NASA Puts Curiosity Rover Back into Sleep Mode to Prepare for Massive Solar Flare

Last week, NASA's Curiosity rover on Mars suffered from an issue with one of its on-board computers, and had to be put into safe mode while the problem was resolved. Earlier this week, the rover was brought back fully online. Now, once again Curiosity is in sleep mode after NASA decided to put it into sleep mode due to the threat of a giant solar flare due to hit Mars later this week.

The solar flare, which is called a coronal mass ejection, or CME, was spotted by NASA just a couple days ago. The CME is heading towards Mars, and Curiosity is in the hot zone, so NASA decided to put the over into sleep mode to help protect against the potential damage from radiation. Fortunately, the radiation from CMEs is not typically harmful to rovers.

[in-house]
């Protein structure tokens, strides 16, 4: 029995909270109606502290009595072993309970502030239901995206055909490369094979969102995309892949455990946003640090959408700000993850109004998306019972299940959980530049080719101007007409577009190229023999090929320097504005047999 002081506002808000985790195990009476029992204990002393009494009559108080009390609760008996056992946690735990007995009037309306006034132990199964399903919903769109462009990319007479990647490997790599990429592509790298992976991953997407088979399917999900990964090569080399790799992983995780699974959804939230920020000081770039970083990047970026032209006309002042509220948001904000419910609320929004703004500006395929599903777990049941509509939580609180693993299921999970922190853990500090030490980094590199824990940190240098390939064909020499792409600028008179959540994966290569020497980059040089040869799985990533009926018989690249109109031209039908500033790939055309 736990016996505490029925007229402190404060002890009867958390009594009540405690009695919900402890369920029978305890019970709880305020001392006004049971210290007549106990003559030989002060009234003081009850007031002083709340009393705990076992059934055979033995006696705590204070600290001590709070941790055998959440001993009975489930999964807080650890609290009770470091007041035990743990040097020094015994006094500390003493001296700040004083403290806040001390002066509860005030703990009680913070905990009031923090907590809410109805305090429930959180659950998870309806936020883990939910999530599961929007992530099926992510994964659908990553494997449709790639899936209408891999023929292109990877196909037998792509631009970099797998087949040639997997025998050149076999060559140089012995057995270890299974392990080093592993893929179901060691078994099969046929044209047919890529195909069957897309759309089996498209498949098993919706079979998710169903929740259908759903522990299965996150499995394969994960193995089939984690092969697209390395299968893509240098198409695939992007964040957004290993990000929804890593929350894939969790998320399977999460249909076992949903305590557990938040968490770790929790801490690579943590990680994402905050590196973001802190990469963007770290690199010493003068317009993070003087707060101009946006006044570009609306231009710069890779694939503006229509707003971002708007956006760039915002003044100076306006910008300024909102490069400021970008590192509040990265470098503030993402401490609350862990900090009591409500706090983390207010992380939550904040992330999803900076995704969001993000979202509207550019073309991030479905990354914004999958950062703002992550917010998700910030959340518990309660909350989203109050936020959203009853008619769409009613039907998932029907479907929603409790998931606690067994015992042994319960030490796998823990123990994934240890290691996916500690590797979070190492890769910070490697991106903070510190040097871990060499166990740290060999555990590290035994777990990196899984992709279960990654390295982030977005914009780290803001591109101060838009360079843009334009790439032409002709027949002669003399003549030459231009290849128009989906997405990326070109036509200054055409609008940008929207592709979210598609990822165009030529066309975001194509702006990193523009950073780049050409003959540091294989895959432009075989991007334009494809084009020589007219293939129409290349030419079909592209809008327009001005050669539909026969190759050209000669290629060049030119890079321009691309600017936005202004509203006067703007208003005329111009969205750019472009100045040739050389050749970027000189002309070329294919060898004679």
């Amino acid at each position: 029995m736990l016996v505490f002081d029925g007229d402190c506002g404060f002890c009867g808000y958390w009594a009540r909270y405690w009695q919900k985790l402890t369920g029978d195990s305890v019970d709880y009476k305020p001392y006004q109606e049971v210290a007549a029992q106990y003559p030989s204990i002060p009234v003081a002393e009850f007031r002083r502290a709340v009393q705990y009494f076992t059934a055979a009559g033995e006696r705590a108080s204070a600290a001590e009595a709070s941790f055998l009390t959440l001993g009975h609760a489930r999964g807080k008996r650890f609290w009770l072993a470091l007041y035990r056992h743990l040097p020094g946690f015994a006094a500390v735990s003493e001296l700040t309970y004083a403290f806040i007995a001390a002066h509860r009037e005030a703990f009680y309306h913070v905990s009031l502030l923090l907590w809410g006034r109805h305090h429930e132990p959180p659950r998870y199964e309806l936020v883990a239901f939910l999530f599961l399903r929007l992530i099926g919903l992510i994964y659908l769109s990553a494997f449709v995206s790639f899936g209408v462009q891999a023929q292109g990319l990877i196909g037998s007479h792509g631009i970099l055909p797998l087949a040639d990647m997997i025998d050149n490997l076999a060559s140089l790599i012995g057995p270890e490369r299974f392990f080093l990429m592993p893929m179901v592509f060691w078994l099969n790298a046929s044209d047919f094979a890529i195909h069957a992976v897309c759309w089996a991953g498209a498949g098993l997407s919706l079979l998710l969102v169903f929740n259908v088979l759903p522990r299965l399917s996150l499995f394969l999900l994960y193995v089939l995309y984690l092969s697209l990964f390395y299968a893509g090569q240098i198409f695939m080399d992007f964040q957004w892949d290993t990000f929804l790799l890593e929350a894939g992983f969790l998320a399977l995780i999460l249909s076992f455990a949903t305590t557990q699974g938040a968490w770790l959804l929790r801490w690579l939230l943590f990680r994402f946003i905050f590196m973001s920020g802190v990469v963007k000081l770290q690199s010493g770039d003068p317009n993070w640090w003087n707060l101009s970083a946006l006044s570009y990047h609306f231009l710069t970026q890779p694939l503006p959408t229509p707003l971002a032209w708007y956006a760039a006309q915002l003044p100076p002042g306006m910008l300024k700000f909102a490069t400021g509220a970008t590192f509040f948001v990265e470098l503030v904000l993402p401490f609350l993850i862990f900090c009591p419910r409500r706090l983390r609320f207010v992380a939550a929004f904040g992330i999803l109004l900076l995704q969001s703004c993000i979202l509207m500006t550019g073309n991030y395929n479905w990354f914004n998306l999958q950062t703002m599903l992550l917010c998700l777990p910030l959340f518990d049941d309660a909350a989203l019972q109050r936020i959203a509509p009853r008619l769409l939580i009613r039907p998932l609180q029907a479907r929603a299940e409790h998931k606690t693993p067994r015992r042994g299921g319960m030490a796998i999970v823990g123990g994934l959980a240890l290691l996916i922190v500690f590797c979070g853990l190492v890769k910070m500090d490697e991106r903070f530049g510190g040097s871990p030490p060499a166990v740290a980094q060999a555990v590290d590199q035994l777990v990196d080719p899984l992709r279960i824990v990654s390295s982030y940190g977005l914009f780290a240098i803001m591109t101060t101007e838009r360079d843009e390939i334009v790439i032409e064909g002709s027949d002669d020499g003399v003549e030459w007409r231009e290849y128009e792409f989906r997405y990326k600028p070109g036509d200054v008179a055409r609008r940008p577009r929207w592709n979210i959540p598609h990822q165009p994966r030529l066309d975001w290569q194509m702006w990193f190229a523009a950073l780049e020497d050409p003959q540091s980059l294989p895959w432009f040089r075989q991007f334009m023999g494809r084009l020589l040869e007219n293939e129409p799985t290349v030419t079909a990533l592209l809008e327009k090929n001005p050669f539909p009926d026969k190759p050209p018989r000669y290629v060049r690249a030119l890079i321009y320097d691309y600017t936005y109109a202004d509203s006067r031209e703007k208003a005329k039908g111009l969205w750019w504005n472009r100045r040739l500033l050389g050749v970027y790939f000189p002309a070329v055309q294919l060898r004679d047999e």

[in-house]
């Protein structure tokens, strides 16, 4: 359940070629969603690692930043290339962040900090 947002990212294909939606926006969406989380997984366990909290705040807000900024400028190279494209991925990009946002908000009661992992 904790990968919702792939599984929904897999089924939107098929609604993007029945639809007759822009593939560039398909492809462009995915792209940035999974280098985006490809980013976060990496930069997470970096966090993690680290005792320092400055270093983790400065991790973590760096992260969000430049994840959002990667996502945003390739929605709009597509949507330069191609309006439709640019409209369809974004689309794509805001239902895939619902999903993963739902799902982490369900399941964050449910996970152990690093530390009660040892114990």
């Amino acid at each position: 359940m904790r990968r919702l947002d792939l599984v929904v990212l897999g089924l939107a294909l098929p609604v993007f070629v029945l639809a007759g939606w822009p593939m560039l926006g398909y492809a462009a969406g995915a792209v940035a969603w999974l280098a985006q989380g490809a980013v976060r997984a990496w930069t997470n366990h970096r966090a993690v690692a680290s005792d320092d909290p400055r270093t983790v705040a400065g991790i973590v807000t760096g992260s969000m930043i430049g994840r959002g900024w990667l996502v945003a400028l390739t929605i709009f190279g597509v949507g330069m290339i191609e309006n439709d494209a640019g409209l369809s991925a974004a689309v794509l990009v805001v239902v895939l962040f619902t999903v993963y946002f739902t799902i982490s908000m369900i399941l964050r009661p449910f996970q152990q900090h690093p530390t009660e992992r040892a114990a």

The first time that Curiosity faced a solar flare was in 2012 during its trip to Mars when it was blasted with a class M1 ejection. There is a possibility that Curiosity could be damaged, but there isn't much that can be done other than wait and see.

This latest setback is the second of Curiosity's mission, with the first being the main computer failure last week. The on-board computer became corrupted, which forced NASA to use the backup secondary computer instead. They put the rover into Safe Mode temporarily while working on the issue.